This table features 6 different tilt positions so you can quickly adjust to your preference from flat to 40°. The 4 built-in trays can hold a variety of supplies while the handy corkboard and shelf reveal an innovative design.
Like other drafting tables, this one can be a bit troublesome to assemble. Be sure to read all instructions carefully.
Angle of the top is very easy to adjust. Lots of storage space for supplies, thanks to 3 side drawers and a roomy shelf that's conveniently situated under the tabletop. Even comes with a stool.
Assembly is a bit time-consuming, especially when it comes to aligning the pieces of the stool. Some complaints of bent components/misaligned predrilled holes.
Stands out for the weathered oak tabletop and antique-looking brass hardware that combine to give it a classic appearance. Has a spacious work surface and lengthy pencil ridge. Reasonably easy to assemble.
Expensive. On the heavy side, making it a bit awkward to maneuver.
Offers ample easy-to-reach space for supplies because it has side trays, a wide pencil ridge, and 3 bottom drawers. Metal frame has a solid feel. Casters make it very easy to move from place to place.
Although the drawers are roomy, the plastic material they are made of is thin and could crack if not handled with care.
Earns praise for the attractive birch top that is very easy to adjust. Height is also adjustable – you can use the table in a standing position. Steel frame is sturdy. Easy to assemble.
Top is prone to scratches. Rare reports of tabletop arriving damaged. Customer service could be more attentive.
We recommend these products based on an intensive research process that's designed to cut through the noise and find the top products in this space. Guided by experts, we spend hours looking into the factors that matter, to bring you these selections.
Whether you're into crafting, drawing, painting, or design, a drafting table can be the most valuable tool that you own. A versatile model allows you to work how you want to work while keeping all of your supplies within easy reach, ultimately giving you a creative edge.
The best drafting table for your needs is appropriately sized so you can do your work without being cramped. Additionally, the ideal table has trays and drawers for your supplies, a cupholder or two, and offers several tilt positions. The materials and color are also important because you want your drafting table to fit in with your home studio décor.
If you'd like to learn more about the features to look for in a drafting table and get a few assembly tips, keep reading. If you're ready to buy, consider one of the highly rated options that we've handpicked for you in this guide.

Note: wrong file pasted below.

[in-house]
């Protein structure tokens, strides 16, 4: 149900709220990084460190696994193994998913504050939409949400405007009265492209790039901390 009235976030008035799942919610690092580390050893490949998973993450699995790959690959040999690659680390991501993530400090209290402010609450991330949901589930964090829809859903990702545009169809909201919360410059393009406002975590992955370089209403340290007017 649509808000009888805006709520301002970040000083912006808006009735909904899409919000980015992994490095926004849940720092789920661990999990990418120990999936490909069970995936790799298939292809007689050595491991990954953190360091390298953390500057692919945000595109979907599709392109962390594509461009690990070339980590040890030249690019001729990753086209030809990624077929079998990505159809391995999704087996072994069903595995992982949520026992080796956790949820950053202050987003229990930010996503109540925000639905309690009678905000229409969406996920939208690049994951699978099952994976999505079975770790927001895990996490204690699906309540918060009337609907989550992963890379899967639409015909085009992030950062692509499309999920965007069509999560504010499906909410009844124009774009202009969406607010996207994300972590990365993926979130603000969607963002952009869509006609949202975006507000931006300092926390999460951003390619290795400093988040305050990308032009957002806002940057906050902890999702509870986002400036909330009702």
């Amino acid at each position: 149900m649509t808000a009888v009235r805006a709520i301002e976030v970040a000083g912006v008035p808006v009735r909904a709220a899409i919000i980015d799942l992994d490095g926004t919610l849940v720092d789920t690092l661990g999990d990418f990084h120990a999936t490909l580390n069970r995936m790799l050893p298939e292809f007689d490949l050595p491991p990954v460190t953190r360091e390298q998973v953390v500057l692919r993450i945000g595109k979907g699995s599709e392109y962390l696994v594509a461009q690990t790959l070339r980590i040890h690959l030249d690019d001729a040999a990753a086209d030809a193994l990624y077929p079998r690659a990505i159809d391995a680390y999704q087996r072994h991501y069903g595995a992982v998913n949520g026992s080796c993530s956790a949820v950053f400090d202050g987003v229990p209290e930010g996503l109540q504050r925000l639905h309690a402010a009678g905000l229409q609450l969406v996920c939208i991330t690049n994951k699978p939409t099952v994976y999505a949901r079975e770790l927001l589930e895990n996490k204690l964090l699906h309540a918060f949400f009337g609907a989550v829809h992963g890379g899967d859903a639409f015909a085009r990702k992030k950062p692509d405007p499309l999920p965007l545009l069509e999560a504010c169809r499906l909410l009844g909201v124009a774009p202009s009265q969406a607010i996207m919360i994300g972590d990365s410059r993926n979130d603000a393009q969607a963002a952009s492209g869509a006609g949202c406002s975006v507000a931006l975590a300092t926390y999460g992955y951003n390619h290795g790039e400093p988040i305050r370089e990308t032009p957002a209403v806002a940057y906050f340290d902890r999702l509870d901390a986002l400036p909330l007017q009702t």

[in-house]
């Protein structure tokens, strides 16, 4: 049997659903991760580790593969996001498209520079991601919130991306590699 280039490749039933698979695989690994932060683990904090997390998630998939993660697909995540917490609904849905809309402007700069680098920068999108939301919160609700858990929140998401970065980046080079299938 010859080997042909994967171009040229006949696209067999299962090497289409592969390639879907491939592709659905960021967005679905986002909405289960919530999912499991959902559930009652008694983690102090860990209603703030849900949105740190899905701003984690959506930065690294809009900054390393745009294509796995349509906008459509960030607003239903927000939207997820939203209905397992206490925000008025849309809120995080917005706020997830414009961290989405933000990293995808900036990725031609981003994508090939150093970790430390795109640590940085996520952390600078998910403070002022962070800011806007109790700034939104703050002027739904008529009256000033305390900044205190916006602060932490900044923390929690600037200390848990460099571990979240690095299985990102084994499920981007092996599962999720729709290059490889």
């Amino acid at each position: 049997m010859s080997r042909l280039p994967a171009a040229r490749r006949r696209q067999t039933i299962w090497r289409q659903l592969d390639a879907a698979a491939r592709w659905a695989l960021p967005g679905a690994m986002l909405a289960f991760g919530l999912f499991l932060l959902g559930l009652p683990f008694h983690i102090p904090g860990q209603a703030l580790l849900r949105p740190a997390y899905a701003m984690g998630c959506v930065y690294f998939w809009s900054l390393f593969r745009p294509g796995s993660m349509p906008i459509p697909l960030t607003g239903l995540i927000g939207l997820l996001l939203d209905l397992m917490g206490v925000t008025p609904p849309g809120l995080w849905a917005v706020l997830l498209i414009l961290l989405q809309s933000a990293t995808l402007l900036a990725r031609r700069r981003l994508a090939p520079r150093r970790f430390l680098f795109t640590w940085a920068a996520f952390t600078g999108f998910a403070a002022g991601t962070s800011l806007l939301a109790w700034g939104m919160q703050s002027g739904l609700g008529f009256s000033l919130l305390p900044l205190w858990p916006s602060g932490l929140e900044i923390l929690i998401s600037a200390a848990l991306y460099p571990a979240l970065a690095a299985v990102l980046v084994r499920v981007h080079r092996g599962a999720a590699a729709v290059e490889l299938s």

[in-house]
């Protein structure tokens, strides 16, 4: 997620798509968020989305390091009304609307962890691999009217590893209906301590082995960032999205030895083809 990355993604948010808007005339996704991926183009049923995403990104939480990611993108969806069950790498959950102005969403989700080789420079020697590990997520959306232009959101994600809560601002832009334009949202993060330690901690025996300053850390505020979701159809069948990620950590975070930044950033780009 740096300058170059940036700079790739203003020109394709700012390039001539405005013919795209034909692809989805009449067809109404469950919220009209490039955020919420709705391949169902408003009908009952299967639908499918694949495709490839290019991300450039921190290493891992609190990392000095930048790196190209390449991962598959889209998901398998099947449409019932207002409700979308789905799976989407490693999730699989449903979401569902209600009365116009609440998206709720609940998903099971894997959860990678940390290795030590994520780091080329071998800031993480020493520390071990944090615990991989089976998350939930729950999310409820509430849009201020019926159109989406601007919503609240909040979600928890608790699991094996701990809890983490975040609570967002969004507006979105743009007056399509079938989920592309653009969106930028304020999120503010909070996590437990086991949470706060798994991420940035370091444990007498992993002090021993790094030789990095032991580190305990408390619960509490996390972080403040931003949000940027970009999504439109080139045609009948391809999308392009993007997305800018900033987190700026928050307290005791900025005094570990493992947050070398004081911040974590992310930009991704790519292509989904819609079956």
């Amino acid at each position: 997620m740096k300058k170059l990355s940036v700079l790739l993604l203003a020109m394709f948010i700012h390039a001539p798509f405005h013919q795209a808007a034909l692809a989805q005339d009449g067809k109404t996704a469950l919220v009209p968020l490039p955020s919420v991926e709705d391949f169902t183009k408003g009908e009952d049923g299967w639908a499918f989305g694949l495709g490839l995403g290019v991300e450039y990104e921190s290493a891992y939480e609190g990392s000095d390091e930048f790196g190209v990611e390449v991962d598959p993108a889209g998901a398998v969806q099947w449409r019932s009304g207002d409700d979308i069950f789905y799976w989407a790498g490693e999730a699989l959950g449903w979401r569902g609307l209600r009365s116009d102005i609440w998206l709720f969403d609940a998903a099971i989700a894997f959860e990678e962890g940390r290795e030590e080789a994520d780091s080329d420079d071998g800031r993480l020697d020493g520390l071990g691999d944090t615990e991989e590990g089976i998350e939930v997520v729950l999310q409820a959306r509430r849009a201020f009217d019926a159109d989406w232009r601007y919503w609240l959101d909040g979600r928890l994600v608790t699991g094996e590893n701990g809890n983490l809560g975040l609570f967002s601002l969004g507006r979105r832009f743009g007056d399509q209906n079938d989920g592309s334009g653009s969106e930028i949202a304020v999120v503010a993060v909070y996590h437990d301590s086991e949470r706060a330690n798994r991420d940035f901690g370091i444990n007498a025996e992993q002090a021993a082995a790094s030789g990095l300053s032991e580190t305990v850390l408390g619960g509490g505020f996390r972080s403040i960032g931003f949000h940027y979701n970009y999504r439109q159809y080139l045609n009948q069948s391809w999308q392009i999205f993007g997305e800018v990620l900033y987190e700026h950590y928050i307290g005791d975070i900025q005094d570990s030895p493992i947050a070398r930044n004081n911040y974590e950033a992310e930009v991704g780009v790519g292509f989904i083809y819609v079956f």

There is a great deal of variety available to the consumer when it comes to drafting tables. In this section, we break down some of those critical options, the ones you need to think about first.
Traditional: When you think of a drafting table, you likely picture the traditional table used by architects. For the most part, that’s what people purchase, but there are two other design options worth pointing out that might work if you have an alternative work situation.
Portable: Individuals who don’t have a permanent workspace, for instance, might be interested in a portable drafting table, one that either folds up or has caster wheels so it can be easily moved from room to room.
It’s essential to consider your workspace before purchasing a drafting table. If you buy one that’s too small, you won’t be able to fit your work on it. If you purchase one that’s too big, it might not fit in the space you have available in your home. You need to know the largest size paper you’ll be working on and measure the available space in your home studio in order to get the drafting table that is the proper size for you.
Purchasing a drafting table of the appropriate height is the key to eliminating ailments such as back and neck strain. However, before considering the table's height, you need to decide if you’ll be sitting down, standing up, or alternating between the two while working. After you’ve made that decision, look for a drafting table that can be adjusted to a suitable height for your needs.
The tilt is what makes a table a drafting table. Ultimately, the angle you work at is determined by what you’re doing and user preference. Unfortunately, unless you already own a drafting table, you won't know what your preferred tilt is. Because of that, it’s best to get a model with an adjustable tilt, ideally something that goes from flat to 35° or 45°. It won't take long for you to figure out what angle is best for you once you begin working at your new drafting table.